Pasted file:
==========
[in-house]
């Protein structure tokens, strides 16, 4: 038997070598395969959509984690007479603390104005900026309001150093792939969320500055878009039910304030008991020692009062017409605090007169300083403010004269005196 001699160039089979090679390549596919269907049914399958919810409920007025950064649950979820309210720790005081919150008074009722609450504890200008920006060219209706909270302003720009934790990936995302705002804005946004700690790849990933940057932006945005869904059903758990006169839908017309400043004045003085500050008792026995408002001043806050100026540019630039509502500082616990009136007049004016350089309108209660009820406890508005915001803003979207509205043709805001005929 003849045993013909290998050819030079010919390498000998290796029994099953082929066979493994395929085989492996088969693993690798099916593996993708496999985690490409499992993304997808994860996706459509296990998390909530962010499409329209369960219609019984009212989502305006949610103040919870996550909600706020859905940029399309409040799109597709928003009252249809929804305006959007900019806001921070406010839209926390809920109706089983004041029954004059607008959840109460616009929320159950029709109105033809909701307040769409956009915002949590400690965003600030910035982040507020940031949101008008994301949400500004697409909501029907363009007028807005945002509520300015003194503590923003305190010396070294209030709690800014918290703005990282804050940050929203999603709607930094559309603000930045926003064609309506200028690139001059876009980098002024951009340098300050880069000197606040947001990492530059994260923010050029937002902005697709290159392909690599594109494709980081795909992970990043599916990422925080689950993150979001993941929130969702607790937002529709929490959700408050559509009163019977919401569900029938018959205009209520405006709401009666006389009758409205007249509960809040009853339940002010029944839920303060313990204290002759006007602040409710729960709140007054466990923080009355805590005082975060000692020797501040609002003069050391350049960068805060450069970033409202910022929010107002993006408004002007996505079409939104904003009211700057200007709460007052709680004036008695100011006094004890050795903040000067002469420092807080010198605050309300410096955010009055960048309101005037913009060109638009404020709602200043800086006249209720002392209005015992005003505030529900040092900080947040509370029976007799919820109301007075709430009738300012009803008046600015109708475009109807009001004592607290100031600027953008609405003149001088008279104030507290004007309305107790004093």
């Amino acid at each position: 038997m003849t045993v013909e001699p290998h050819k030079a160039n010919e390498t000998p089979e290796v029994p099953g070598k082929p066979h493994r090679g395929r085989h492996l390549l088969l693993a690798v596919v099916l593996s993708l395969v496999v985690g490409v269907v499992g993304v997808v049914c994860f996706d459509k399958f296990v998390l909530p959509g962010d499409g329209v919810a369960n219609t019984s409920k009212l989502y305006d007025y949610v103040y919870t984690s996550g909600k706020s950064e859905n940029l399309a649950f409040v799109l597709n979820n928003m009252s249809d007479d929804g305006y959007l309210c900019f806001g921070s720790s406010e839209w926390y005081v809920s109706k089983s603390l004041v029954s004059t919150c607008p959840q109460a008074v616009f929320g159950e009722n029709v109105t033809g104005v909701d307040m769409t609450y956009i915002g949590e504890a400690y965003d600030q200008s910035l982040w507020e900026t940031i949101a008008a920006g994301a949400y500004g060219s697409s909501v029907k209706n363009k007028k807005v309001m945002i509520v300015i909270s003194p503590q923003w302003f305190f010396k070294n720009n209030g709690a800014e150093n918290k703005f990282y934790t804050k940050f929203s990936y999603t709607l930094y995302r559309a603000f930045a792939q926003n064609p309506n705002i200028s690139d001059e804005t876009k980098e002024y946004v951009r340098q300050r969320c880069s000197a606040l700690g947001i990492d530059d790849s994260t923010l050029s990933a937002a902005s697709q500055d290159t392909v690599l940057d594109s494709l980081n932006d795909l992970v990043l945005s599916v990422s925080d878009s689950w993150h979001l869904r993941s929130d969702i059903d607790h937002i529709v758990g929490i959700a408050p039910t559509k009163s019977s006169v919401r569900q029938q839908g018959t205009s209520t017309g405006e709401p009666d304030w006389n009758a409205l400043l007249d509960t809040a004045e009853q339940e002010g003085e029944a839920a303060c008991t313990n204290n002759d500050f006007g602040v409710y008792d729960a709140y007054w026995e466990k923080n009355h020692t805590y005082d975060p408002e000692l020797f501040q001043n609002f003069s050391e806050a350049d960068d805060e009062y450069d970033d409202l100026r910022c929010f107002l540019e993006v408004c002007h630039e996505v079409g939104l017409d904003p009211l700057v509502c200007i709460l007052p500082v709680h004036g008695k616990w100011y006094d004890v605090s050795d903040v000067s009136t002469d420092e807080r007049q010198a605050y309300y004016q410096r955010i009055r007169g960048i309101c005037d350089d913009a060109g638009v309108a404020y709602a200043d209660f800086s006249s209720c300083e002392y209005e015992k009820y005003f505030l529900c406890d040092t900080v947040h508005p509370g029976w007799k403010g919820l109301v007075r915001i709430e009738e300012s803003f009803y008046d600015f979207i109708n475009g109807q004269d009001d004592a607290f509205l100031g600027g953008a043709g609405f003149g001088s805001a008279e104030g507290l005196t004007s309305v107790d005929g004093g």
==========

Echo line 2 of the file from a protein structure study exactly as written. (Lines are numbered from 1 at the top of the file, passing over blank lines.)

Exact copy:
């Protein structure tokens, strides 16, 4: 038997070598395969959509984690007479603390104005900026309001150093792939969320500055878009039910304030008991020692009062017409605090007169300083403010004269005196 001699160039089979090679390549596919269907049914399958919810409920007025950064649950979820309210720790005081919150008074009722609450504890200008920006060219209706909270302003720009934790990936995302705002804005946004700690790849990933940057932006945005869904059903758990006169839908017309400043004045003085500050008792026995408002001043806050100026540019630039509502500082616990009136007049004016350089309108209660009820406890508005915001803003979207509205043709805001005929 003849045993013909290998050819030079010919390498000998290796029994099953082929066979493994395929085989492996088969693993690798099916593996993708496999985690490409499992993304997808994860996706459509296990998390909530962010499409329209369960219609019984009212989502305006949610103040919870996550909600706020859905940029399309409040799109597709928003009252249809929804305006959007900019806001921070406010839209926390809920109706089983004041029954004059607008959840109460616009929320159950029709109105033809909701307040769409956009915002949590400690965003600030910035982040507020940031949101008008994301949400500004697409909501029907363009007028807005945002509520300015003194503590923003305190010396070294209030709690800014918290703005990282804050940050929203999603709607930094559309603000930045926003064609309506200028690139001059876009980098002024951009340098300050880069000197606040947001990492530059994260923010050029937002902005697709290159392909690599594109494709980081795909992970990043599916990422925080689950993150979001993941929130969702607790937002529709929490959700408050559509009163019977919401569900029938018959205009209520405006709401009666006389009758409205007249509960809040009853339940002010029944839920303060313990204290002759006007602040409710729960709140007054466990923080009355805590005082975060000692020797501040609002003069050391350049960068805060450069970033409202910022929010107002993006408004002007996505079409939104904003009211700057200007709460007052709680004036008695100011006094004890050795903040000067002469420092807080010198605050309300410096955010009055960048309101005037913009060109638009404020709602200043800086006249209720002392209005015992005003505030529900040092900080947040509370029976007799919820109301007075709430009738300012009803008046600015109708475009109807009001004592607290100031600027953008609405003149001088008279104030507290004007309305107790004093």